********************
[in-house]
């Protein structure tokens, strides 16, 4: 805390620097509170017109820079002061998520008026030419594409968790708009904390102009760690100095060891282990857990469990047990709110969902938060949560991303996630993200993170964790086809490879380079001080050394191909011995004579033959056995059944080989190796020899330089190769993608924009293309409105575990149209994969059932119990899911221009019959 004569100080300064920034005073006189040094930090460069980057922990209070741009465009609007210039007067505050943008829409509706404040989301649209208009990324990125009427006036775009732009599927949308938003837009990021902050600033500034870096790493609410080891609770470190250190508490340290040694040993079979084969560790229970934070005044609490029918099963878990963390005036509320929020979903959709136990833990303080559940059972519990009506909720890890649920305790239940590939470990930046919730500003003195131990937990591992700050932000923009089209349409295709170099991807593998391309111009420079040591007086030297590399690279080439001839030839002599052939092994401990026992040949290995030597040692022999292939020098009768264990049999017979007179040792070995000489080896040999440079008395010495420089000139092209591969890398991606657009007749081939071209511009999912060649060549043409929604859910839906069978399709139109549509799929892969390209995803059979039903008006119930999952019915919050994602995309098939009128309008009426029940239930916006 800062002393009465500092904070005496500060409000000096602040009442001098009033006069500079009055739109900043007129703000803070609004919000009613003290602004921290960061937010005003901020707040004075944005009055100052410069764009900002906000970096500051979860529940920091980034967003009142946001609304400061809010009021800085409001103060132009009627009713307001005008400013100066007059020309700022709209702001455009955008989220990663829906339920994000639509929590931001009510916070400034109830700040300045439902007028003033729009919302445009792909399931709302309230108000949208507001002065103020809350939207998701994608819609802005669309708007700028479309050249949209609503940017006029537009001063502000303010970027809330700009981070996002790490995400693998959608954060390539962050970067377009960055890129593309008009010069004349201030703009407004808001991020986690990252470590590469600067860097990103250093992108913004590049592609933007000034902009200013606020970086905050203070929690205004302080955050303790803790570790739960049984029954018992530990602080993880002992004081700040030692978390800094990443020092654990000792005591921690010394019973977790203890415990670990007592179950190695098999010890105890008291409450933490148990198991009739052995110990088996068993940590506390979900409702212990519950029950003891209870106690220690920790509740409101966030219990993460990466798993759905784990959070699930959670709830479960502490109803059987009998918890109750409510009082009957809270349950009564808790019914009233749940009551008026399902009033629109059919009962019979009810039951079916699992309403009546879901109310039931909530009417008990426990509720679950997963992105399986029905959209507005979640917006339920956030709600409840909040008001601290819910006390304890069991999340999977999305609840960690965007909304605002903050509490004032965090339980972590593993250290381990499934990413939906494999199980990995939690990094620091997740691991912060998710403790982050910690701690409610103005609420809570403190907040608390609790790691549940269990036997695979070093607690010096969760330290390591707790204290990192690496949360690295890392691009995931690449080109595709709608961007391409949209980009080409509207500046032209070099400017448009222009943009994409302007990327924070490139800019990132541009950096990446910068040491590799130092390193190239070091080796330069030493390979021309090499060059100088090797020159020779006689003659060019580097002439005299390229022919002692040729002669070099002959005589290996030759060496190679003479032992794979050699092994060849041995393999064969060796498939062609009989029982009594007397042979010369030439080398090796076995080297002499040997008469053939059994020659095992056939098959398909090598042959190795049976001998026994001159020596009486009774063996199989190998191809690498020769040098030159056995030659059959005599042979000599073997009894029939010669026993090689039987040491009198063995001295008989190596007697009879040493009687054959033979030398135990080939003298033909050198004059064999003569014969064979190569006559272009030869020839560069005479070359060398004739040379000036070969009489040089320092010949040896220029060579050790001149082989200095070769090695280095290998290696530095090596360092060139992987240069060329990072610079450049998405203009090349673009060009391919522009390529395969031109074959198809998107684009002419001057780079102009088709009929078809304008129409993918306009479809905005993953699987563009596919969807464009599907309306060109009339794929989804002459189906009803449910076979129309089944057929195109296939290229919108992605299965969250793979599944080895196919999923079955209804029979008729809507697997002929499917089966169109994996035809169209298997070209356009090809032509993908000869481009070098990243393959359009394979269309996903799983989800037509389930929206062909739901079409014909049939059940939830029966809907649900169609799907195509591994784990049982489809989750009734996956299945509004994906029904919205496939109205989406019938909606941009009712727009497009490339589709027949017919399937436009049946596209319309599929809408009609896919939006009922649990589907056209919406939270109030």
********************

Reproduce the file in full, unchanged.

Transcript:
[in-house]
């Protein structure tokens, strides 16, 4: 805390620097509170017109820079002061998520008026030419594409968790708009904390102009760690100095060891282990857990469990047990709110969902938060949560991303996630993200993170964790086809490879380079001080050394191909011995004579033959056995059944080989190796020899330089190769993608924009293309409105575990149209994969059932119990899911221009019959 004569100080300064920034005073006189040094930090460069980057922990209070741009465009609007210039007067505050943008829409509706404040989301649209208009990324990125009427006036775009732009599927949308938003837009990021902050600033500034870096790493609410080891609770470190250190508490340290040694040993079979084969560790229970934070005044609490029918099963878990963390005036509320929020979903959709136990833990303080559940059972519990009506909720890890649920305790239940590939470990930046919730500003003195131990937990591992700050932000923009089209349409295709170099991807593998391309111009420079040591007086030297590399690279080439001839030839002599052939092994401990026992040949290995030597040692022999292939020098009768264990049999017979007179040792070995000489080896040999440079008395010495420089000139092209591969890398991606657009007749081939071209511009999912060649060549043409929604859910839906069978399709139109549509799929892969390209995803059979039903008006119930999952019915919050994602995309098939009128309008009426029940239930916006 800062002393009465500092904070005496500060409000000096602040009442001098009033006069500079009055739109900043007129703000803070609004919000009613003290602004921290960061937010005003901020707040004075944005009055100052410069764009900002906000970096500051979860529940920091980034967003009142946001609304400061809010009021800085409001103060132009009627009713307001005008400013100066007059020309700022709209702001455009955008989220990663829906339920994000639509929590931001009510916070400034109830700040300045439902007028003033729009919302445009792909399931709302309230108000949208507001002065103020809350939207998701994608819609802005669309708007700028479309050249949209609503940017006029537009001063502000303010970027809330700009981070996002790490995400693998959608954060390539962050970067377009960055890129593309008009010069004349201030703009407004808001991020986690990252470590590469600067860097990103250093992108913004590049592609933007000034902009200013606020970086905050203070929690205004302080955050303790803790570790739960049984029954018992530990602080993880002992004081700040030692978390800094990443020092654990000792005591921690010394019973977790203890415990670990007592179950190695098999010890105890008291409450933490148990198991009739052995110990088996068993940590506390979900409702212990519950029950003891209870106690220690920790509740409101966030219990993460990466798993759905784990959070699930959670709830479960502490109803059987009998918890109750409510009082009957809270349950009564808790019914009233749940009551008026399902009033629109059919009962019979009810039951079916699992309403009546879901109310039931909530009417008990426990509720679950997963992105399986029905959209507005979640917006339920956030709600409840909040008001601290819910006390304890069991999340999977999305609840960690965007909304605002903050509490004032965090339980972590593993250290381990499934990413939906494999199980990995939690990094620091997740691991912060998710403790982050910690701690409610103005609420809570403190907040608390609790790691549940269990036997695979070093607690010096969760330290390591707790204290990192690496949360690295890392691009995931690449080109595709709608961007391409949209980009080409509207500046032209070099400017448009222009943009994409302007990327924070490139800019990132541009950096990446910068040491590799130092390193190239070091080796330069030493390979021309090499060059100088090797020159020779006689003659060019580097002439005299390229022919002692040729002669070099002959005589290996030759060496190679003479032992794979050699092994060849041995393999064969060796498939062609009989029982009594007397042979010369030439080398090796076995080297002499040997008469053939059994020659095992056939098959398909090598042959190795049976001998026994001159020596009486009774063996199989190998191809690498020769040098030159056995030659059959005599042979000599073997009894029939010669026993090689039987040491009198063995001295008989190596007697009879040493009687054959033979030398135990080939003298033909050198004059064999003569014969064979190569006559272009030869020839560069005479070359060398004739040379000036070969009489040089320092010949040896220029060579050790001149082989200095070769090695280095290998290696530095090596360092060139992987240069060329990072610079450049998405203009090349673009060009391919522009390529395969031109074959198809998107684009002419001057780079102009088709009929078809304008129409993918306009479809905005993953699987563009596919969807464009599907309306060109009339794929989804002459189906009803449910076979129309089944057929195109296939290229919108992605299965969250793979599944080895196919999923079955209804029979008729809507697997002929499917089966169109994996035809169209298997070209356009090809032509993908000869481009070098990243393959359009394979269309996903799983989800037509389930929206062909739901079409014909049939059940939830029966809907649900169609799907195509591994784990049982489809989750009734996956299945509004994906029904919205496939109205989406019938909606941009009712727009497009490339589709027949017919399937436009049946596209319309599929809408009609896919939006009922649990589907056209919406939270109030």